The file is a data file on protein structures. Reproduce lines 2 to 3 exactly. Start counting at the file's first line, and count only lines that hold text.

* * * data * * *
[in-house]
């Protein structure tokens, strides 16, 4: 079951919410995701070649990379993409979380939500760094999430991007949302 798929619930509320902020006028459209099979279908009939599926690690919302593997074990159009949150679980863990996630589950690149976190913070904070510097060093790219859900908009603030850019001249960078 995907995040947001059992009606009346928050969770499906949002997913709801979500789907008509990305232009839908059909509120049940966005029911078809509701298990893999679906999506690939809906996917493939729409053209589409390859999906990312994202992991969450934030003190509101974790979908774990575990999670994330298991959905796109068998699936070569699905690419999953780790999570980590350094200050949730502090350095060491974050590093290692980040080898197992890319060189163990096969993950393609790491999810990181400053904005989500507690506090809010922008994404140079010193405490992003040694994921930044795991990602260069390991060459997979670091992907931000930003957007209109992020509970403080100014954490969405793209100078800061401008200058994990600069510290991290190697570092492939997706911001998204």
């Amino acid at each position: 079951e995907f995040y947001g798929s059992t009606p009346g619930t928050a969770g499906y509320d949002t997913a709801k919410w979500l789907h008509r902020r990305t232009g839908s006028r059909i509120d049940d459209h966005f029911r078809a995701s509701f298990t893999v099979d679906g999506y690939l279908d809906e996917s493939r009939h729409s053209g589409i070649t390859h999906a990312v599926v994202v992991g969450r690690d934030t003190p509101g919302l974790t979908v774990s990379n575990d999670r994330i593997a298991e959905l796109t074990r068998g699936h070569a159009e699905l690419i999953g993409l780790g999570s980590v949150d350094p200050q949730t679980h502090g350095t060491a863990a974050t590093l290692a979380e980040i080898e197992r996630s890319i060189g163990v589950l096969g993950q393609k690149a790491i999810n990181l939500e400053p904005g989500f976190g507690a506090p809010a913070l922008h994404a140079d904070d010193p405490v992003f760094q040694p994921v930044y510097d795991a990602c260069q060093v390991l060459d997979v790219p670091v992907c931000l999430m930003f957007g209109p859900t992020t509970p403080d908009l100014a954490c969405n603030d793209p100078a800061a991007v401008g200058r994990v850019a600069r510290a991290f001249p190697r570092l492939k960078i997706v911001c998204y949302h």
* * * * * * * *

């Protein structure tokens, strides 16, 4: 079951919410995701070649990379993409979380939500760094999430991007949302 798929619930509320902020006028459209099979279908009939599926690690919302593997074990159009949150679980863990996630589950690149976190913070904070510097060093790219859900908009603030850019001249960078 995907995040947001059992009606009346928050969770499906949002997913709801979500789907008509990305232009839908059909509120049940966005029911078809509701298990893999679906999506690939809906996917493939729409053209589409390859999906990312994202992991969450934030003190509101974790979908774990575990999670994330298991959905796109068998699936070569699905690419999953780790999570980590350094200050949730502090350095060491974050590093290692980040080898197992890319060189163990096969993950393609790491999810990181400053904005989500507690506090809010922008994404140079010193405490992003040694994921930044795991990602260069390991060459997979670091992907931000930003957007209109992020509970403080100014954490969405793209100078800061401008200058994990600069510290991290190697570092492939997706911001998204």
């Amino acid at each position: 079951e995907f995040y947001g798929s059992t009606p009346g619930t928050a969770g499906y509320d949002t997913a709801k919410w979500l789907h008509r902020r990305t232009g839908s006028r059909i509120d049940d459209h966005f029911r078809a995701s509701f298990t893999v099979d679906g999506y690939l279908d809906e996917s493939r009939h729409s053209g589409i070649t390859h999906a990312v599926v994202v992991g969450r690690d934030t003190p509101g919302l974790t979908v774990s990379n575990d999670r994330i593997a298991e959905l796109t074990r068998g699936h070569a159009e699905l690419i999953g993409l780790g999570s980590v949150d350094p200050q949730t679980h502090g350095t060491a863990a974050t590093l290692a979380e980040i080898e197992r996630s890319i060189g163990v589950l096969g993950q393609k690149a790491i999810n990181l939500e400053p904005g989500f976190g507690a506090p809010a913070l922008h994404a140079d904070d010193p405490v992003f760094q040694p994921v930044y510097d795991a990602c260069q060093v390991l060459d997979v790219p670091v992907c931000l999430m930003f957007g209109p859900t992020t509970p403080d908009l100014a954490c969405n603030d793209p100078a800061a991007v401008g200058r994990v850019a600069r510290a991290f001249p190697r570092l492939k960078i997706v911001c998204y949302h």